Asian nations commit $80 billion to set up their own IMF


From Agence France-Presse
via Google News
Sunday, May 4, 2008

MADRID, Spain -- Finance ministers of 13 Asian nations agreed here on Sunday to set up a foreign exchange pool of at least $80 billion (E52 billion) to be used in the event of another regional crisis.

China, Japan, and South Korea will contribute 80 percent of the funds, with the rest coming from the 10 members of ASEAN, they said.

The joint statement came after talks on the sidelines of the Asian Development Bank's annual meeting in Madrid.

The 13 nations agreed after the 1997-98 Asian financial crisis to set up a mainly bilateral currency swap scheme known as the Chiang Mai Initiative to protect their currencies from turmoil in the future.

At the ADB's last annual meeting in Japan in May 2007, they decided to set aside part of their foreign reserves for a multi-nation system of reserves for use in emergencies, but did not decide on the size of the pool.

"We are committed to further accelerate our work in order to reach consensus on all of the elements which include concrete conditions eligible for borrowing and contents of convenants specified in borrowing arrangements," the statement said.

Vietnam's Finance Minister Vu Van Ninh, who co-chaired the Madrid meeting, said the 13 nations would now work to develop a way of monitoring the fund.

"We think it is very important to have a rigorous surveillance system, especially in the context that regional economies have made an important and big integration into the world economy," he told reporters.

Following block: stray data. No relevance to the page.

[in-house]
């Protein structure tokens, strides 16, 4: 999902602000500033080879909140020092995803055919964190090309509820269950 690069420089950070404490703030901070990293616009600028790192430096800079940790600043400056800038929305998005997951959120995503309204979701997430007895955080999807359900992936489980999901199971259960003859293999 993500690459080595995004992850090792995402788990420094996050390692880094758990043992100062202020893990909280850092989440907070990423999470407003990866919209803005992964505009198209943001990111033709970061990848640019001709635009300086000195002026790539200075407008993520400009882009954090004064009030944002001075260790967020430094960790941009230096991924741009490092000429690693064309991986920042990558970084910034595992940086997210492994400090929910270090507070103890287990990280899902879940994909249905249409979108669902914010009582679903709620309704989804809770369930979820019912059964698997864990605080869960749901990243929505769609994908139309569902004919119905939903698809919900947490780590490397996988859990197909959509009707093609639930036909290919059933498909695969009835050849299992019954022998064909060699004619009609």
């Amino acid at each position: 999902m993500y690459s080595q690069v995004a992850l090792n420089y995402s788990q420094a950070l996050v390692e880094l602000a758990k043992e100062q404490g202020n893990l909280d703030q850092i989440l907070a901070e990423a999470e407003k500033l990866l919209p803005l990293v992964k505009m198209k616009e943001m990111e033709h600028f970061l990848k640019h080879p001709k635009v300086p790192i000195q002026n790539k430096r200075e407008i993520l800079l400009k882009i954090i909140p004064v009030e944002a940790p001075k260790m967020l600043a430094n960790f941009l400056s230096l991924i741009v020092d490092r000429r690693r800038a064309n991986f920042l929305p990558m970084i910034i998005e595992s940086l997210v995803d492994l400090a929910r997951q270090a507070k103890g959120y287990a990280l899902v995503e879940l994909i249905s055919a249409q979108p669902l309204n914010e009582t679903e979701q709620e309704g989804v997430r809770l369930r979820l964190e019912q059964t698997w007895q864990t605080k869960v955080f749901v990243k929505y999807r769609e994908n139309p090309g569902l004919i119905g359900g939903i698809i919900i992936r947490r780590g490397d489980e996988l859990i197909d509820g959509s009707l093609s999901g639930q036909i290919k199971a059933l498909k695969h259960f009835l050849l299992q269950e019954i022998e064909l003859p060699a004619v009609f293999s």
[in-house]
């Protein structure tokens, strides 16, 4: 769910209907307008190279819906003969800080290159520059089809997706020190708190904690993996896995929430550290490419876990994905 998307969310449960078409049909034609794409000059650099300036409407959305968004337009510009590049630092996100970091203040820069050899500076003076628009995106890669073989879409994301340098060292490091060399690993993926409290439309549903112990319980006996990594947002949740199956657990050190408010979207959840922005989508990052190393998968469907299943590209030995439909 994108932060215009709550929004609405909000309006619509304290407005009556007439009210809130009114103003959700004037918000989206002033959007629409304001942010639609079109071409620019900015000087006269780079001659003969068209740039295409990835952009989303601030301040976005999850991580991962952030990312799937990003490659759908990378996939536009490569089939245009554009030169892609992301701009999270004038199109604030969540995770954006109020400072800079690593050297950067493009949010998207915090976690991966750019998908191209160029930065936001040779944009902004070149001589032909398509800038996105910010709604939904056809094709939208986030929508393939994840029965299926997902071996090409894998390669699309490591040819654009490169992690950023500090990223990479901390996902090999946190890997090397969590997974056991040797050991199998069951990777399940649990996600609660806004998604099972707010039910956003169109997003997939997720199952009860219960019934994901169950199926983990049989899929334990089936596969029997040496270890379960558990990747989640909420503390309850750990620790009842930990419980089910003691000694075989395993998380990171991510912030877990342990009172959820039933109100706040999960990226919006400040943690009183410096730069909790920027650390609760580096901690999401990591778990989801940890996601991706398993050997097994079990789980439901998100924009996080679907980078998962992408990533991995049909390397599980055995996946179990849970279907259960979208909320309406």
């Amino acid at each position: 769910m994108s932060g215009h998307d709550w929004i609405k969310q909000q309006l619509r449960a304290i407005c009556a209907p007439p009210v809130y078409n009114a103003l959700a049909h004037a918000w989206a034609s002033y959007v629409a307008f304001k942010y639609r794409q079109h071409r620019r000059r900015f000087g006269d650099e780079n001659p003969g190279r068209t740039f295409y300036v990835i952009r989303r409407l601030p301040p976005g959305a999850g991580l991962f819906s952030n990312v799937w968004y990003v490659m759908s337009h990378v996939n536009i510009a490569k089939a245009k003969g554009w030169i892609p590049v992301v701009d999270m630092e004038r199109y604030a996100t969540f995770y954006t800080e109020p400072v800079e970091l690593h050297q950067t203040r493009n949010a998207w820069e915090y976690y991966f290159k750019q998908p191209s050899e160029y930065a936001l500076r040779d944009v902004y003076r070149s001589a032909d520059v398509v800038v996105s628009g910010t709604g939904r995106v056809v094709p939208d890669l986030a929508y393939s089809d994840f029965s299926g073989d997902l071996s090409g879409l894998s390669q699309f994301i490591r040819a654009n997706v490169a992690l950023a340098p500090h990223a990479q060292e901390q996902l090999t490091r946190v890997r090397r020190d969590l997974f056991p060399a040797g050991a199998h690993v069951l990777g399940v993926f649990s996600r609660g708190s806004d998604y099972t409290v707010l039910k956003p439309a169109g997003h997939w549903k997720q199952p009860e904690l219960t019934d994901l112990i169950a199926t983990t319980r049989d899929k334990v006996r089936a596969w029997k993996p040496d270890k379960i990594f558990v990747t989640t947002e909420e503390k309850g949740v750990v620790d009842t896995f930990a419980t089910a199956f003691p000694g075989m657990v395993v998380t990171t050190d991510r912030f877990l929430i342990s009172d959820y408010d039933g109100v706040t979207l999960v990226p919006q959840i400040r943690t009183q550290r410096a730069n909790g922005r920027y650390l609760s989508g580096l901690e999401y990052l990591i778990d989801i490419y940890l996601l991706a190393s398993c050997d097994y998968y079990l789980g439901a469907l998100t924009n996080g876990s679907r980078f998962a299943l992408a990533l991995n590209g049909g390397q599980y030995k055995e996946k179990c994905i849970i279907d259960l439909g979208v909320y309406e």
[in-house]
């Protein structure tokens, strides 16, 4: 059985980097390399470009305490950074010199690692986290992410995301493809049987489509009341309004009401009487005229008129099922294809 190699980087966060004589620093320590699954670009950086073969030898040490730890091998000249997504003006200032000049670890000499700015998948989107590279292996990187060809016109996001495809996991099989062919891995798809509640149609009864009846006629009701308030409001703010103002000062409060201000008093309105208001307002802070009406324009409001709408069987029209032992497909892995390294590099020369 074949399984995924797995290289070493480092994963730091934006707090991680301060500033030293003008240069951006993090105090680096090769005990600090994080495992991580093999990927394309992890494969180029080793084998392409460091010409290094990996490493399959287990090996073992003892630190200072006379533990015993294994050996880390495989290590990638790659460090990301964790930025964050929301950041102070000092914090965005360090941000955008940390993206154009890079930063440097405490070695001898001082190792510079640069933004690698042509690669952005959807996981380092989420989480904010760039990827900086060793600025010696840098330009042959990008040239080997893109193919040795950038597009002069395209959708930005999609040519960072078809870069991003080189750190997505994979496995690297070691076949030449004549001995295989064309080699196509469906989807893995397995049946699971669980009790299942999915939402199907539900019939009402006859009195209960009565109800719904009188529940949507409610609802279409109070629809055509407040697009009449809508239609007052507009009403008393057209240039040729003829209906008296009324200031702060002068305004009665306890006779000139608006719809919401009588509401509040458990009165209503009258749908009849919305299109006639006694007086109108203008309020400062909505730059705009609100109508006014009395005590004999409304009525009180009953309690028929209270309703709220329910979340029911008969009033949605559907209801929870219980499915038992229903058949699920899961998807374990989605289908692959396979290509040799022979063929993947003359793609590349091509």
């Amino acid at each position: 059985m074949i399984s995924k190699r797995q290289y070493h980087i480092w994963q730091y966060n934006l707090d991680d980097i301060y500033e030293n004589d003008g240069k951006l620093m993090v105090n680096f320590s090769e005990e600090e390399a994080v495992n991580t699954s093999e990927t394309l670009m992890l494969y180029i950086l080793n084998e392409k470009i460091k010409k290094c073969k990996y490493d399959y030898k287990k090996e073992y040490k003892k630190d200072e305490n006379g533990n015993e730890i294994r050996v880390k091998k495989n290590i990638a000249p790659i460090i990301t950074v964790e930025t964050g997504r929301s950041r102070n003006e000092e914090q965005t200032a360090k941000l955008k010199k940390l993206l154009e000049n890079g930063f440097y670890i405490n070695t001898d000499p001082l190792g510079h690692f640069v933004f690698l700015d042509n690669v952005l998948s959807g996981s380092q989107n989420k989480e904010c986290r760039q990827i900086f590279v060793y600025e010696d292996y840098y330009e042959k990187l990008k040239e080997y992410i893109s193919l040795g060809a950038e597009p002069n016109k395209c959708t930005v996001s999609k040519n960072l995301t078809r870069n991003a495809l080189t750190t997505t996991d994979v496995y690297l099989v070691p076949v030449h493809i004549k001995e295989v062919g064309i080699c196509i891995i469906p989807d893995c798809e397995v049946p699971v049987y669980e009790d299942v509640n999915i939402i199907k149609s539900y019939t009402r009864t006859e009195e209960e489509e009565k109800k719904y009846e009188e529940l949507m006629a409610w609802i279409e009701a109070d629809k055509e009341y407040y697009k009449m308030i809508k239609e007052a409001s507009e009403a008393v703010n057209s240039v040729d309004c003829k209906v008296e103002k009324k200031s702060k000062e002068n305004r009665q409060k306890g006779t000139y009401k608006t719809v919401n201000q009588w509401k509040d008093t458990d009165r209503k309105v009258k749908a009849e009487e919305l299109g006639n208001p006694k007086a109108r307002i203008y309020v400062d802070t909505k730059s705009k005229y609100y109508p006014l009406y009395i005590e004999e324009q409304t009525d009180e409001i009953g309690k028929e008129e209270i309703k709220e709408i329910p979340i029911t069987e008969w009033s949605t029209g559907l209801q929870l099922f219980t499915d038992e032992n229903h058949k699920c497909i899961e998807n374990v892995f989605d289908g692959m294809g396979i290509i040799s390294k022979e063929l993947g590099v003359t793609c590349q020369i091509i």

Earlier Sunday, Japanese Finance Minister Fukushiro Nukaga said the 13 Asian nations were holding talks at the ABN meeting over the creation of a multinational foreign exchange pool.

The creation of the pool is a big step toward creation of an Asian equivalent of the Washington-based International Monetary Fund (IMF).

During the 1997-1998 Asian financial crisis Indonesia, Thailand and South Korea had to borrow heavily from the IMF to boost their finances as investors sold their currencies.

The IMF forced the governments of the three nations to make unpopular spending cuts, sell state-owned firms, and raise interest rates in exchange for the loans of more than $100 billion.

The 13 countries are China, Japan, South Korea and the Association of Southeast Asian Nations (ASEAN), made up of Brunei, Cambodia, Indonesia, Laos, Malaysia, Myanmar, the Philippines, Singapore, Thailand, and Vietnam.

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